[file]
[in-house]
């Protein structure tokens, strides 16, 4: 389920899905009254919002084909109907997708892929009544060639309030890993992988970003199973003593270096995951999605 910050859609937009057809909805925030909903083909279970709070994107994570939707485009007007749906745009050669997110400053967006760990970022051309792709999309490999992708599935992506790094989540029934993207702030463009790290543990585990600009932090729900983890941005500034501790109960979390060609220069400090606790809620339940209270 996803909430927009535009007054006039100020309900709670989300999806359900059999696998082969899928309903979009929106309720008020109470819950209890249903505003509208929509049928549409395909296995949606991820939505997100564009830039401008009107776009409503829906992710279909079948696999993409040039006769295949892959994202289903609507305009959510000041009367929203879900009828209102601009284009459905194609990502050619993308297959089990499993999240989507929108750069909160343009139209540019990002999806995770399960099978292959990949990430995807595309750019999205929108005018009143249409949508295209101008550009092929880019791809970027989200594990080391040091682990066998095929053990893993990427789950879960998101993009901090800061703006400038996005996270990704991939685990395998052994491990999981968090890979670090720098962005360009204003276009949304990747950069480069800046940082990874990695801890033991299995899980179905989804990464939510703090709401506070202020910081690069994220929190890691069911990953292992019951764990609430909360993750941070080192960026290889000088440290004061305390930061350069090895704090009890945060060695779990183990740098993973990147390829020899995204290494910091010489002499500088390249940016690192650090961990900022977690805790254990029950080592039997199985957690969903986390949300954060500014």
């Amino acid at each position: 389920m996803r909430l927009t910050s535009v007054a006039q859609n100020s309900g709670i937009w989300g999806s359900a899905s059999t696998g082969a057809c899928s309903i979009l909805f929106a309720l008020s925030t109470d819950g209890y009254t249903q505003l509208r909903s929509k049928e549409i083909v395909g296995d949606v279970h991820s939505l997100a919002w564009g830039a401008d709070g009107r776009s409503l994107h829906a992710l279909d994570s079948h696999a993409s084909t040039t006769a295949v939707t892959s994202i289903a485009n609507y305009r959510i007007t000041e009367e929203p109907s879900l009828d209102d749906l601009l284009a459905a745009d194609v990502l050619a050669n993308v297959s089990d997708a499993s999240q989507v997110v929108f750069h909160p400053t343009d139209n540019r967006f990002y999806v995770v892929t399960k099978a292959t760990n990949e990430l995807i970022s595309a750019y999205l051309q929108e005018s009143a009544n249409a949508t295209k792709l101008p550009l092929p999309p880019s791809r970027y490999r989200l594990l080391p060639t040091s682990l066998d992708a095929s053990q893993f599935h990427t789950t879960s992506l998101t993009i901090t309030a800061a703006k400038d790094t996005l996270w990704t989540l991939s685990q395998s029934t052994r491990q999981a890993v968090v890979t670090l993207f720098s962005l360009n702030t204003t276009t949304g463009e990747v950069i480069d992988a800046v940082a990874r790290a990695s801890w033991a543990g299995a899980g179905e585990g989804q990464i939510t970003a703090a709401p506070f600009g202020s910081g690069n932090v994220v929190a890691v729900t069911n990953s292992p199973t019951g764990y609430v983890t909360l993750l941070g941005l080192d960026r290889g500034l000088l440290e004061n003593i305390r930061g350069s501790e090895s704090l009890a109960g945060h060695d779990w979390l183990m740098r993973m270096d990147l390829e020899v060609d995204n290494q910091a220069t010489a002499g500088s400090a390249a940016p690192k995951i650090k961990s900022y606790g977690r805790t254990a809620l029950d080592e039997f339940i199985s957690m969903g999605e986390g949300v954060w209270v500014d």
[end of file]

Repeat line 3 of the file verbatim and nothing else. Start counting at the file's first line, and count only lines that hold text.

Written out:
């Amino acid at each position: 389920m996803r909430l927009t910050s535009v007054a006039q859609n100020s309900g709670i937009w989300g999806s359900a899905s059999t696998g082969a057809c899928s309903i979009l909805f929106a309720l008020s925030t109470d819950g209890y009254t249903q505003l509208r909903s929509k049928e549409i083909v395909g296995d949606v279970h991820s939505l997100a919002w564009g830039a401008d709070g009107r776009s409503l994107h829906a992710l279909d994570s079948h696999a993409s084909t040039t006769a295949v939707t892959s994202i289903a485009n609507y305009r959510i007007t000041e009367e929203p109907s879900l009828d209102d749906l601009l284009a459905a745009d194609v990502l050619a050669n993308v297959s089990d997708a499993s999240q989507v997110v929108f750069h909160p400053t343009d139209n540019r967006f990002y999806v995770v892929t399960k099978a292959t760990n990949e990430l995807i970022s595309a750019y999205l051309q929108e005018s009143a009544n249409a949508t295209k792709l101008p550009l092929p999309p880019s791809r970027y490999r989200l594990l080391p060639t040091s682990l066998d992708a095929s053990q893993f599935h990427t789950t879960s992506l998101t993009i901090t309030a800061a703006k400038d790094t996005l996270w990704t989540l991939s685990q395998s029934t052994r491990q999981a890993v968090v890979t670090l993207f720098s962005l360009n702030t204003t276009t949304g463009e990747v950069i480069d992988a800046v940082a990874r790290a990695s801890w033991a543990g299995a899980g179905e585990g989804q990464i939510t970003a703090a709401p506070f600009g202020s910081g690069n932090v994220v929190a890691v729900t069911n990953s292992p199973t019951g764990y609430v983890t909360l993750l941070g941005l080192d960026r290889g500034l000088l440290e004061n003593i305390r930061g350069s501790e090895s704090l009890a109960g945060h060695d779990w979390l183990m740098r993973m270096d990147l390829e020899v060609d995204n290494q910091a220069t010489a002499g500088s400090a390249a940016p690192k995951i650090k961990s900022y606790g977690r805790t254990a809620l029950d080592e039997f339940i199985s957690m969903g999605e986390g949300v954060w209270v500014d």